Sometimes the notion of my existence in this present moment is almost more than my mind can manage. To be and to know that I am—and that I am now, but was not anything at all once—is a mental acrobatic feat I cannot attempt too often without straining something.
What is the beginning of time? How could it just start? And yet, how can it be that anything (even time) always was? I can neither fathom forever backwards in time nor comprehend the nothing that preceded the something.
As someone who believes in God and eternity, my belief falls very short of understanding. It is like an equation with too many variables that I can’t solve for why I am here or the meaning of life. Late at night—sleepless nights—it’s enough to make my very existence (and consciousness) feel very inconvenient. How does one fall into the finality of sleep while pondering the infinite?
I envy those people who are so taken up by the present moment that they don’t dwell too much on the past or impose upon tomorrow and beyond. I envy those who can let the unfathomable be what it is without trying to define or comprehend it—those who don’t try to set borders upon the boundless—those who are at peace with not knowing the unknowable.
I once heard the Christian life compared to being a loyal dog. Perhaps because I’m a dog person, I’d also like to be a canine-like Christian. The loyal dog doesn’t look to see what’s on the other side of the threshold when his master calls, he just gleefully runs towards the familiar voice. That’s how I want to follow God—not second-guessing or appraising the path, just loving and trusting that I’ll be happier on His side of the threshold—happier with Him.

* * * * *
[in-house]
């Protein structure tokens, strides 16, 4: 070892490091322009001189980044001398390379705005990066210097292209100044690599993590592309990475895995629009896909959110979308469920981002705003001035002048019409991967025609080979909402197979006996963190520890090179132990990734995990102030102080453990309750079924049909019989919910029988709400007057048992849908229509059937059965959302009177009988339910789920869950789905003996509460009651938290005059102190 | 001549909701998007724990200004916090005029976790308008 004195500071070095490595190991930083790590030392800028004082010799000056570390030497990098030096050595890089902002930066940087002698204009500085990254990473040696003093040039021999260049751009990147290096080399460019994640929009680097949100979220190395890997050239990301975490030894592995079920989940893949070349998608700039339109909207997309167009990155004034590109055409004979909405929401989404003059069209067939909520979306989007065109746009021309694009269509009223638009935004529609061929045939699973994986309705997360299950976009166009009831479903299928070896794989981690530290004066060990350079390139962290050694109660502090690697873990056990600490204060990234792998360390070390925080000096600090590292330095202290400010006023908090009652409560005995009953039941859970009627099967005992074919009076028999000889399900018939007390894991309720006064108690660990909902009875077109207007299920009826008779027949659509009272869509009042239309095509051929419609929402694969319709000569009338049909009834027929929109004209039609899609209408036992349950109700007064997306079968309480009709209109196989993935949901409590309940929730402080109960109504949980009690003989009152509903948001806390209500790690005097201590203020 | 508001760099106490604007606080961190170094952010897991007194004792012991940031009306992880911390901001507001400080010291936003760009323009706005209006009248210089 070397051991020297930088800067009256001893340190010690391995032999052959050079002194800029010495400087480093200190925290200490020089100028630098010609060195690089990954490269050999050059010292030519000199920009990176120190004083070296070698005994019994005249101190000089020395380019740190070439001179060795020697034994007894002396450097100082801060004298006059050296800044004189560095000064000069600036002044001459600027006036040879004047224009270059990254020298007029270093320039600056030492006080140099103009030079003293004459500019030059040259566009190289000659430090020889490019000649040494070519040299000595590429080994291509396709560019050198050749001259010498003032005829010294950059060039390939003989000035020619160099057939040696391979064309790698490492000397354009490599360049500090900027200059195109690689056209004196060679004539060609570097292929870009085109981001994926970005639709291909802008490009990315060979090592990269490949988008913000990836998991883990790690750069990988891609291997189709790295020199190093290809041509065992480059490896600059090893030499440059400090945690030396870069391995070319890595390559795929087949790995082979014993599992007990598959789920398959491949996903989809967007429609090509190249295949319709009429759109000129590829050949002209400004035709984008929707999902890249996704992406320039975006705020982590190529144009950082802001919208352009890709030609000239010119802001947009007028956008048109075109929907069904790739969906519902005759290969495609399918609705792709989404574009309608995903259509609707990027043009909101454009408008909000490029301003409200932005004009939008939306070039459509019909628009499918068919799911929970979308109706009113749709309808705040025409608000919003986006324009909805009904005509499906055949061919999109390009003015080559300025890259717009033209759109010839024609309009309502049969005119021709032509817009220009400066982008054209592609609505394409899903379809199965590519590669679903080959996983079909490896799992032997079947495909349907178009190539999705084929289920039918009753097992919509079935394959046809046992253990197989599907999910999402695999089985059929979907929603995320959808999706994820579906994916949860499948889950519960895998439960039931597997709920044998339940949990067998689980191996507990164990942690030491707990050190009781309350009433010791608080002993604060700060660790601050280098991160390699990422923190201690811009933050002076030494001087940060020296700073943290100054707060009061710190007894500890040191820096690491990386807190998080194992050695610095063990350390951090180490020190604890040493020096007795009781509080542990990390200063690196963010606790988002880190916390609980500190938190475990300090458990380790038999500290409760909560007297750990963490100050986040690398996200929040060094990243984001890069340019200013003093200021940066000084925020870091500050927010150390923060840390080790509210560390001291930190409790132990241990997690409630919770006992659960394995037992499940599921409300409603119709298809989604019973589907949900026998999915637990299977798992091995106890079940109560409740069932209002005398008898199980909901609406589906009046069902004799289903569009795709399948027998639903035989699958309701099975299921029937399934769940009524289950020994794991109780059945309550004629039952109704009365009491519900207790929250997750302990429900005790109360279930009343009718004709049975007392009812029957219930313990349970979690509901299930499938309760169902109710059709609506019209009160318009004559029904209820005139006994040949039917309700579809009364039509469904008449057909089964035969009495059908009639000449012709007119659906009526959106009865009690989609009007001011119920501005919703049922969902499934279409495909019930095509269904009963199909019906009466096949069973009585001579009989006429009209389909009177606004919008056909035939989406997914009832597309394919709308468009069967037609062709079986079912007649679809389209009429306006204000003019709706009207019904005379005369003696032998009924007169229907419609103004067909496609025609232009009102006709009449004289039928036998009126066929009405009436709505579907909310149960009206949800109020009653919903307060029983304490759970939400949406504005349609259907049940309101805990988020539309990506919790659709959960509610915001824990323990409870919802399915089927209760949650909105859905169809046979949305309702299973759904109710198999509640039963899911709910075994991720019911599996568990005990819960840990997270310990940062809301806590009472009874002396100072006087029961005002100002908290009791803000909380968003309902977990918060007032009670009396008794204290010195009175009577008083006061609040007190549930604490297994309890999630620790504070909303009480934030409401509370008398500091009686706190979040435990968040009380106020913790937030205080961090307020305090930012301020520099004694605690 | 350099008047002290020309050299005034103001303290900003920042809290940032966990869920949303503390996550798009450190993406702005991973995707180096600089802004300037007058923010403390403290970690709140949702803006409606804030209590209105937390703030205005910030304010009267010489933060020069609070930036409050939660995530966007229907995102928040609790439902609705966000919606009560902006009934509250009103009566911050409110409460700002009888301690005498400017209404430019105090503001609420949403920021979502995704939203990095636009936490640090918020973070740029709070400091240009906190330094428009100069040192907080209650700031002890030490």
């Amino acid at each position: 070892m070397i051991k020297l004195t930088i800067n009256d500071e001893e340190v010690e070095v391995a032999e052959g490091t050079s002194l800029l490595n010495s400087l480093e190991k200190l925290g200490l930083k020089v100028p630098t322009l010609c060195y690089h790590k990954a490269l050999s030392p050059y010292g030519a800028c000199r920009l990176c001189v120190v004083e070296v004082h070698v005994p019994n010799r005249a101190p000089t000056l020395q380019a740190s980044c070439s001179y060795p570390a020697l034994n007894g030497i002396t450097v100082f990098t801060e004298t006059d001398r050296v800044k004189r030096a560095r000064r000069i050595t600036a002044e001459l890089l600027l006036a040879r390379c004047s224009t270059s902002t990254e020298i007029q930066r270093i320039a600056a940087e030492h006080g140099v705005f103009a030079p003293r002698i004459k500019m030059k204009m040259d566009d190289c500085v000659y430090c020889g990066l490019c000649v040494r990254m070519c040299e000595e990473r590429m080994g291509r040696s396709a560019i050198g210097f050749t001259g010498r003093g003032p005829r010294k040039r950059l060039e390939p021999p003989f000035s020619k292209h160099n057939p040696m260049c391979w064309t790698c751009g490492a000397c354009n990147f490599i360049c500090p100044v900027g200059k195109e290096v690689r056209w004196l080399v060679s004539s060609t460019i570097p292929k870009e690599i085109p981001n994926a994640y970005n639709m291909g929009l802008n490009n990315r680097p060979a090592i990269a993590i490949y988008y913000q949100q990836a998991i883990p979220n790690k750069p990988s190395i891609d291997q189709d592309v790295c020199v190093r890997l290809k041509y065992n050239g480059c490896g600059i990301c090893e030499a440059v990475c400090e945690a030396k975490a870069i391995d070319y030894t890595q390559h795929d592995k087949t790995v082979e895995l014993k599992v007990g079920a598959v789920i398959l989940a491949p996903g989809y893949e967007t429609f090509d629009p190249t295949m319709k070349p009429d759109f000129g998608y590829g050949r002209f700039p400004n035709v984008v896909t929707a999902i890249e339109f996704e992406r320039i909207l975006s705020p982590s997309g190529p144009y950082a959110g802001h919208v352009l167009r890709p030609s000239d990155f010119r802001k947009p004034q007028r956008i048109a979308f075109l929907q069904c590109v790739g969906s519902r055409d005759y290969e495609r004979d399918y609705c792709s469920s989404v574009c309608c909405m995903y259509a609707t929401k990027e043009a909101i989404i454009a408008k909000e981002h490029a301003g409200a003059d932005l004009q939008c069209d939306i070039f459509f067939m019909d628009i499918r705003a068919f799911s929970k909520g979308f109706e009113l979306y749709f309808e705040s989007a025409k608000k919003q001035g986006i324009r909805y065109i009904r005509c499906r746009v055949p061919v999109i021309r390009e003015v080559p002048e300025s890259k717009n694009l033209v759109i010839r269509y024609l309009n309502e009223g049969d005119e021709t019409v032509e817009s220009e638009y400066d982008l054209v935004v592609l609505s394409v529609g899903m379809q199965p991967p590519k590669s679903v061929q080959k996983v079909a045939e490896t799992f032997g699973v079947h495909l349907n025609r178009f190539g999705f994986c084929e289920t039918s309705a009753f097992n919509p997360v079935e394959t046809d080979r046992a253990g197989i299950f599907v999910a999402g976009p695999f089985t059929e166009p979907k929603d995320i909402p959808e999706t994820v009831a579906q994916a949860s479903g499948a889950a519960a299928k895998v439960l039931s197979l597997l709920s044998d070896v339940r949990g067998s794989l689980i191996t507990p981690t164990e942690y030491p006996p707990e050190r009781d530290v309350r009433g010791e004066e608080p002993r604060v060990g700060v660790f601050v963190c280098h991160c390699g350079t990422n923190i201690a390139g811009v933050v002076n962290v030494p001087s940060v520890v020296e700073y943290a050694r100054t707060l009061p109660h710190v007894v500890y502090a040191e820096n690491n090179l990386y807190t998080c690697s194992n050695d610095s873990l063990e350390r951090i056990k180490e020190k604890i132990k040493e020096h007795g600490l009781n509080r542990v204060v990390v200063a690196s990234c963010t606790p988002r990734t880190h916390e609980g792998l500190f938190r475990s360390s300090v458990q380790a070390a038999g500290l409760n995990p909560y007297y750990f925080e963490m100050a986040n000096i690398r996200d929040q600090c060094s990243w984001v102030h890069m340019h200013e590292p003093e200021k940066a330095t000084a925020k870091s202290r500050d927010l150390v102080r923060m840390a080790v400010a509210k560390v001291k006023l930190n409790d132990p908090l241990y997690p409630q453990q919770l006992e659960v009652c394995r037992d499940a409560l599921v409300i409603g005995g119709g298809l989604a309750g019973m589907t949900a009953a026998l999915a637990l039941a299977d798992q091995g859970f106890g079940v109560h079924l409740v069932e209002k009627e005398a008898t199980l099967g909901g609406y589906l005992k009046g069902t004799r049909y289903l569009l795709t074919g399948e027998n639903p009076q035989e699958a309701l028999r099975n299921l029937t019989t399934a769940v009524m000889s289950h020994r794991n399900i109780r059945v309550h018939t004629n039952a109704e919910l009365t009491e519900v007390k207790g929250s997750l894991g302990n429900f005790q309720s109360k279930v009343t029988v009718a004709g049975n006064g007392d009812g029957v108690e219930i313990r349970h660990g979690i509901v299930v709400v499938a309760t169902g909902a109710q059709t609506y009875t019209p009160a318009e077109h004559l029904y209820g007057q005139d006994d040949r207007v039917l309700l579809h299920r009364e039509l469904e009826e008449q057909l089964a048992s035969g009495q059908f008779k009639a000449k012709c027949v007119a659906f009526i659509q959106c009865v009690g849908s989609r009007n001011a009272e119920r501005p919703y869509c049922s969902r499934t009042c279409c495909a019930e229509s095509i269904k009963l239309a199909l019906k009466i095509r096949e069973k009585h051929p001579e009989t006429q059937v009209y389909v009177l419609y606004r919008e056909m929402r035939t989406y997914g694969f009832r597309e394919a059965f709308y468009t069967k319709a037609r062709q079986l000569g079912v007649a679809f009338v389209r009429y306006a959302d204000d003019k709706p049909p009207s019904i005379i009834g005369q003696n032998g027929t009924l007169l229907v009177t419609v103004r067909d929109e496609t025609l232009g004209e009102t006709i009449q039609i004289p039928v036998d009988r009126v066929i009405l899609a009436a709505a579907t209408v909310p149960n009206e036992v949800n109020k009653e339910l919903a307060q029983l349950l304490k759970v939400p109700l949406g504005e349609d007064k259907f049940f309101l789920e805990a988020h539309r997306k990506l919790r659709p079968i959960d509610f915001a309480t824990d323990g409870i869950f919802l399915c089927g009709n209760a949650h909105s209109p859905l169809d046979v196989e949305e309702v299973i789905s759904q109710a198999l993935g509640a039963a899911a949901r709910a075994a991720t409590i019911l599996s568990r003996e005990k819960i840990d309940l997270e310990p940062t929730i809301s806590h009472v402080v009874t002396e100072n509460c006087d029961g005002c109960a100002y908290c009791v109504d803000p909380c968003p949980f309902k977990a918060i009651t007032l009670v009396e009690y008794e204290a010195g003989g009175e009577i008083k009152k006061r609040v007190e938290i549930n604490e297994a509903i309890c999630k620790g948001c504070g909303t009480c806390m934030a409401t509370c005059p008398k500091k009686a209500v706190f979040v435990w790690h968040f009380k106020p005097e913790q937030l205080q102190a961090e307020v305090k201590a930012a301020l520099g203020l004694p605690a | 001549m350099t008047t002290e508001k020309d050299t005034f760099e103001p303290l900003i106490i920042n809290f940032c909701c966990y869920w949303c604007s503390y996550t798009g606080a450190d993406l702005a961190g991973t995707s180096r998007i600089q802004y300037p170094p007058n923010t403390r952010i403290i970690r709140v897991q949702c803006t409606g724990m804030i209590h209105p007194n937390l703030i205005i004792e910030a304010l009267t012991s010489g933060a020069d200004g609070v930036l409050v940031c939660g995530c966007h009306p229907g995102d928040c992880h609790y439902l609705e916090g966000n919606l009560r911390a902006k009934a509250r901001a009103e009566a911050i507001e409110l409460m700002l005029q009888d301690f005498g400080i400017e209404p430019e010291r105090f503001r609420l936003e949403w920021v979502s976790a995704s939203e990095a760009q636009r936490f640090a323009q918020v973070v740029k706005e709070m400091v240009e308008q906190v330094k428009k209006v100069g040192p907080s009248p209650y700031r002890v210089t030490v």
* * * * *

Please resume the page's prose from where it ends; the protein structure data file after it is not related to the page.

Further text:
I want to be the type of Christian who doesn’t need to know where she’s running to (or what will happen when she gets there), because she knows whom she’s running to—and that the whom is much more important than anything else.
Especially as Christians, I believe the present calls us to contentment. It beckons us to a state of satisfaction.
That is not to say that this present moment doesn’t want us to dream. That is not to say that this present moment wants us to deny our current crises or difficulties. That is not to say that we may turn a blind or whitewashed eye to injustice or suffering. This present moment simply yearns to be received in the fullness of its complexity—the good, bad, painful, confusing, and exciting.
To live through our loves and our losses, to carry our dreams and our wounds—and to do those things while sustaining our ability for peace in the now—that is what this (and every) present moment calls us to.